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Practice Profile

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Randy Garland, DDS

Randy Garland, DDS

Exceeding expectations What can you tell us about your background?
I grew up in southern Orange County and earned a bachelor’s degree in biology at San Diego State University in 1983. There I met my future wife, Kim, at the...

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Scott A. Norton, DMD, MSD

Scott A. Norton, DMD, MSD

Focus on family, patients, friends, growth, and community What can you tell us about your background? For as long as I can remember, I wanted to make people smile. I always loved getting the class laughing in grade school. Looking back, I am sure...

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Dr. Fleur A. Blethen

Dr. Fleur A. Blethen

Empathy, tenacity, and perseverance are keys to this clinician’s flourishing practice  What can you tell us about your background? I was born and raised in Seattle, Washington, and lived there until I was 13 years old. My family relocated...

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Clinical Articles

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Management of a tooth with a large internal resorption defect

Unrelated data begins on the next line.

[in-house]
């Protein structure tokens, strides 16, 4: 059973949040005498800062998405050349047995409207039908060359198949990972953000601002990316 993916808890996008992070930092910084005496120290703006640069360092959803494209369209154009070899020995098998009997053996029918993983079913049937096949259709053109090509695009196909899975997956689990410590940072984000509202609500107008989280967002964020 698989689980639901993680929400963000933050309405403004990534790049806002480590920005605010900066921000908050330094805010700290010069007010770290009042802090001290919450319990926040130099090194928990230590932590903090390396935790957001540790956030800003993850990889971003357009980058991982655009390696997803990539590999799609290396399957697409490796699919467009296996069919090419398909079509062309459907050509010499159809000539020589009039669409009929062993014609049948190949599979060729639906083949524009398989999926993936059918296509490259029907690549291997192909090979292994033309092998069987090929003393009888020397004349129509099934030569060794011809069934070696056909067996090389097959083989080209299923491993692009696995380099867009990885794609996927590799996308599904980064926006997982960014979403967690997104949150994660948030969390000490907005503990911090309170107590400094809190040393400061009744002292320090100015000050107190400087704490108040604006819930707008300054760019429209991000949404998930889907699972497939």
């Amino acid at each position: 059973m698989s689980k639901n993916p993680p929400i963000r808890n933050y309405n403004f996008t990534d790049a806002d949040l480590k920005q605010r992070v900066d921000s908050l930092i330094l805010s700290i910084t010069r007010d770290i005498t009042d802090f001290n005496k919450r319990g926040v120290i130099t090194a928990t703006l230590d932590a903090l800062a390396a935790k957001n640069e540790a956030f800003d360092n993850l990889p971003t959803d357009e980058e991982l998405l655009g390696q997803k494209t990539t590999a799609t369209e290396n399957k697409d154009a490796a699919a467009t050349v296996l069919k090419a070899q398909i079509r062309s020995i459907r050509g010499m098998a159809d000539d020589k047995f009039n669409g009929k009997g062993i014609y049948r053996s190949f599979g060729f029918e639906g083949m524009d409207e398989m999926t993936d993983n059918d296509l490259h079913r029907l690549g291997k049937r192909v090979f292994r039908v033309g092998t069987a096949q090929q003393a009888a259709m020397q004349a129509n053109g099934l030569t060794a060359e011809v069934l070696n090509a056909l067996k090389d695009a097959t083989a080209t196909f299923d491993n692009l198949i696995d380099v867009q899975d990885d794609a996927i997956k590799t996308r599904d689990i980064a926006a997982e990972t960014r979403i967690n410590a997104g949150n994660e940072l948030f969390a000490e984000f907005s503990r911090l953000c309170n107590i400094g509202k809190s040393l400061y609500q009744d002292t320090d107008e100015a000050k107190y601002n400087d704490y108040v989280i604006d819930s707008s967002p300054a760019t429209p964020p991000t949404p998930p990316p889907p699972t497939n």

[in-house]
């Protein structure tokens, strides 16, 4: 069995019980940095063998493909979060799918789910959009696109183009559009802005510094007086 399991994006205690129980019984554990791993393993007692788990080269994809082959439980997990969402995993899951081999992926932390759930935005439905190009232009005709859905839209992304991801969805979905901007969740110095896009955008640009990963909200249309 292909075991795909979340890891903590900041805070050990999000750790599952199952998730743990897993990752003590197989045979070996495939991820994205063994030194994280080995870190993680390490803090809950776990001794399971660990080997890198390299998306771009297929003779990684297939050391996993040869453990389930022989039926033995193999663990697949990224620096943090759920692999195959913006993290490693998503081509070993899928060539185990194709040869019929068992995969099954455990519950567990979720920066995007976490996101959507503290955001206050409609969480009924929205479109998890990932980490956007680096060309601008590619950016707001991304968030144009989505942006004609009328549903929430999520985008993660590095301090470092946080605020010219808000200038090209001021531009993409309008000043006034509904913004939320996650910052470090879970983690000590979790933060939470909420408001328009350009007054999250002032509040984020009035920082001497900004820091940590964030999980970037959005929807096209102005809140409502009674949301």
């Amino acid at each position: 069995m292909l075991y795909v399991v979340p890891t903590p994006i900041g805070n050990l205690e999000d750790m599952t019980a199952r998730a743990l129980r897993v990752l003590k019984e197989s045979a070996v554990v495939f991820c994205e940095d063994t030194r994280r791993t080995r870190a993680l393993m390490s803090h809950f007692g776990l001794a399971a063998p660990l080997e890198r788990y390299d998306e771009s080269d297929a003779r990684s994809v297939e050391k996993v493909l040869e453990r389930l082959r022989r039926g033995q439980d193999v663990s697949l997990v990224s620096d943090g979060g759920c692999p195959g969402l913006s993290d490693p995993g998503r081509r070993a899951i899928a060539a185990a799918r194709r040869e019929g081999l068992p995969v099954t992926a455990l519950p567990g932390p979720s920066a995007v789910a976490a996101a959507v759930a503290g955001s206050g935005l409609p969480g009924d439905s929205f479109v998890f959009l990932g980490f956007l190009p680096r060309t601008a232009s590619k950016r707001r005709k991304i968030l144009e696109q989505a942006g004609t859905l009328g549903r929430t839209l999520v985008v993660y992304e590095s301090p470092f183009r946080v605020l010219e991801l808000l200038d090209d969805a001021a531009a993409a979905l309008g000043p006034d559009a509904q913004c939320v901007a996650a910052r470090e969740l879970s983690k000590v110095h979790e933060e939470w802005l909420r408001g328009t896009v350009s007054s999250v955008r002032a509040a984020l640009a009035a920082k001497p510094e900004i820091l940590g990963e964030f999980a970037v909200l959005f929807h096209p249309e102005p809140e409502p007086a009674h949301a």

Management of a tooth with a large internal resorption defect

Dr. Robert Slosberg facilitates accurate mapping and obturation of the resportive defect with CBCT imaging Abstract
A patient presented with advanced internal root resorption of tooth No. 9. The prominent location of this tooth...

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Pulpal diagnosis of teeth presenting with condensing osteitis prior to endodontic treatment — a retrospective study

Pulpal diagnosis of teeth presenting with condensing osteitis prior to endodontic treatment — a retrospective study

Drs. Brian Shaughnessy, Margaret Jones, Ricardo Caicedo, Joseph Morelli, Stephen Clark, and Ms. Jennifer Osborne review the occurrence of teeth presenting with condensing osteitis and their associated pulpal diagnosis over a 2-year period. Introduction Read More...

GuttaCore® system: a step forward in the evolution of endodontics

GuttaCore® system: a step forward in the evolution of endodontics

Dr. Andrei Zoryan dispels some of the common myths surrounding carrier-based obturation Carrier-based gutta percha Carrier-based obturation (such as Thermafil®, GT® obturator, ProTaper® obturator [Dentsply Tulsa Dental Specialties]) is one...